- Global survey finds 40% of businesses plan to employ more workers in 2018
Hiring outpaces investment in machines in 2018 as business optimism hits record high
- Quarterly global survey finds net 40% of businesses plan to employ more workers in 2018 (net 29% 12 months ago)
- In comparison, net 36% plan to invest more in plant and machinery (net 33% 12 months ago)
- Global business optimism is at its highest ever level at net 58%
- The number of businesses expecting to see both prices (net 36%) and profitability (net 50%) rise have also reached new global highs.
LONDON – Despite the rise of automation, record global business optimism (net 58%) will see businesses turn to people in 2018 to meet swelling order books, according to new global survey data from Grant Thornton’s International Business Report (IBR). Plans to hire more workers are at their highest level in a decade. However, Grant Thornton warns that, with economic indicators pointing to a potential peak in the business cycle, businesses need to balance their investment decisions and take steps to boost productivity.
What stands out is the dramatic nature of the rise in businesses planning to employ more workers – up 11 percentage points on a year ago – to net 40% from 29%. Every region, globally, has reported a year-on-year increase in employment expectations.
The desire to expand workforces comes amid healthy levels of demand, as the proportion of firms concerned about a shortage of orders falls to net 23% globally – the lowest figure recorded in a decade of IBR research. Firms are feeling confident enough to raise prices, with net 36% of firms planning to do so over the next 12 months, while net 50% of firms expect higher profits compared to net 41% a year ago.
The IBR also finds that businesses are continuing to boost their investment in plant and machinery in 2018, with net 36% saying this is the case - a rise of 3pp from a year ago. However, this relatively flat pace of growth contrasts with the figures for employment. In the US, net 49% of firms plan to expand their workforce, compared to net 39% who will spend more on plant and machinery. Meanwhile, increased investment in technology has eased during Q4 to net 44% from net 47% in Q3 2017.
Francesca Lagerberg, Global Leader Network Development at Grant Thornton, commented:
“Despite talk of the rise of the machines, the easiest and quickest way for many businesses to meet growing demand is by hiring more people to boost capacity. However, padding out the workforce is only a stop-gap solution. As unemployment falls, it will become even harder to recruit the quantity and quality of workers needed to maintain and grow productivity.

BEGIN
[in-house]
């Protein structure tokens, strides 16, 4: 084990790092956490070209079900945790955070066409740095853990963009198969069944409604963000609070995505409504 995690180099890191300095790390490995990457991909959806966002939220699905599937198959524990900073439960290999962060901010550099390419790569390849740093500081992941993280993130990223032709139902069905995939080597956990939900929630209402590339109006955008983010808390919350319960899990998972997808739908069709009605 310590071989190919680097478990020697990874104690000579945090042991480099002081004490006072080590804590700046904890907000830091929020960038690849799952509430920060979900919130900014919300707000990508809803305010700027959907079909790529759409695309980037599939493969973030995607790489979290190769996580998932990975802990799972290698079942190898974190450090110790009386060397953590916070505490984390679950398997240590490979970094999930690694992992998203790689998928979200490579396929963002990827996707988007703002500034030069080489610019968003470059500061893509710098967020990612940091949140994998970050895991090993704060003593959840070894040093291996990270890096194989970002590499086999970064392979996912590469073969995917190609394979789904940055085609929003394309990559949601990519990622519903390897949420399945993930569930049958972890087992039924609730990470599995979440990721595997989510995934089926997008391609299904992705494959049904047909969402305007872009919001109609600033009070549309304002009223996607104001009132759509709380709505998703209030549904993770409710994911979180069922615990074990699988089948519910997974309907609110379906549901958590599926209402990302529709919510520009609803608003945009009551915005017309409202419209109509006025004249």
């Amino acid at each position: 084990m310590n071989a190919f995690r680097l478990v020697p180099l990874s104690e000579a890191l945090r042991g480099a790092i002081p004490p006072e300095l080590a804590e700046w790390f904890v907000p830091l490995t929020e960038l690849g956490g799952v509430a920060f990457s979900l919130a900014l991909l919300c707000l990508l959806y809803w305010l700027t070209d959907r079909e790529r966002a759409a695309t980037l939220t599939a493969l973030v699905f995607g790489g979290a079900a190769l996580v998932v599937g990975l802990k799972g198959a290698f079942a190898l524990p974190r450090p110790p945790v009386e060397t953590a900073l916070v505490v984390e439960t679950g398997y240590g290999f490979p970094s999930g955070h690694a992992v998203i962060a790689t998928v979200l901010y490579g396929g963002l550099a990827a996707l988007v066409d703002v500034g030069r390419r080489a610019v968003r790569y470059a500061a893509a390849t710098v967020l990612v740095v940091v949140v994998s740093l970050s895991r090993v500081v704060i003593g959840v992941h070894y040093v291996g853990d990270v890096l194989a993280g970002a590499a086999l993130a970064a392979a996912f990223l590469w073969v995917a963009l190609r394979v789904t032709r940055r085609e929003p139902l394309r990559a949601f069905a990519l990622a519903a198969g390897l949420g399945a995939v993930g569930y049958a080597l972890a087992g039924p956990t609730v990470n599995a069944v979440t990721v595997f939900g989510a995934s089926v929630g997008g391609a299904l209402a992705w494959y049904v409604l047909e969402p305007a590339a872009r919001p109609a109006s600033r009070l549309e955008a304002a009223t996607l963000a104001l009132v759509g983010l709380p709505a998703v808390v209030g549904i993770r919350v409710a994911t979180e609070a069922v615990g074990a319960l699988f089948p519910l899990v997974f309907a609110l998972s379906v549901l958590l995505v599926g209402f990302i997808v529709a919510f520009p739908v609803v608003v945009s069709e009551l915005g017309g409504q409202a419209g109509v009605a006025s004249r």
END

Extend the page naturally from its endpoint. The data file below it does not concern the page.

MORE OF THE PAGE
“Instead, business processes will need to become more efficient. While firms are still investing marginally more in plant and machinery, investment in technology has fallen back in the past three months. This overall change in momentum – away from tech and towards human capital – is a potential cause for concern at a time when technology offers companies one of the greatest competitive weapons.
“Optimism is soaring and expectations for increased profits are at their highest since before the global financial crisis. Firms must avoid short-termism and increase their investment in long-term growth. If they don’t, the party in 2018 could leave a hangover in 2019.”
The world’s three biggest economies are major drivers of the prevailing confidence. In the US, business optimism is at net 79%, compared to net 54% a year ago. In China, optimism is at its highest in ten years (net 78%), while Japanese firms are in positive territory for the first time in nearly three years at net 3%.
The year-on-year increase in business sentiment is evident among the vast majority of the countries surveyed. By far the biggest fall has been recorded in the UK, where business optimism fell to net 12% compared to net 26% a year ago.
Francesca Lagerberg added:
“There are signs that 2018 marks the peak of the business and economic cycle. The US is expected to increase its interest rate further, which means the cost of borrowing will rise for many businesses. At the same time, inflationary pressure is a strong possibility, with wages and prices also increasing. Forecasts suggest that global GDP will fall away from 2019 onwards.
“What can businesses do to make the most of the current environment, but make sure the music doesn’t stop at the end of this year? A better balance in where they invest will be critical. Hiring more workers has many benefits, but if investment in technology, plant and machinery doesn’t keep pace, those workers will become less efficient and profits will steadily erode.
“The move towards automation represents a threat to many traditional business models. But it also presents opportunities. Dedicated investment in technology will help businesses become more productive and boost resilience. Firms that get this right over the next year will be best placed to succeed when the global economy comes off its current high.”
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Notes to editors: The Grant Thornton International Business Report (IBR), launched in 1992 initially in nine European countries, now provides insight into the views and expectations of more than 10,000 businesses per year across 36 economies. More information: www.grantthornton.global
Questionnaires are translated into local languages with each participating country having the option to ask a small number of country specific questions in addition to the core questionnaire. Fieldwork is undertaken on a quarterly basis, primarily by telephone. IBR is a survey of both listed and privately held businesses. The data for this release are drawn from interviews with more than 2,500 chief executive officers, managing directors, chairmen or other senior executives from all industry sectors conducted in November and December 2017.
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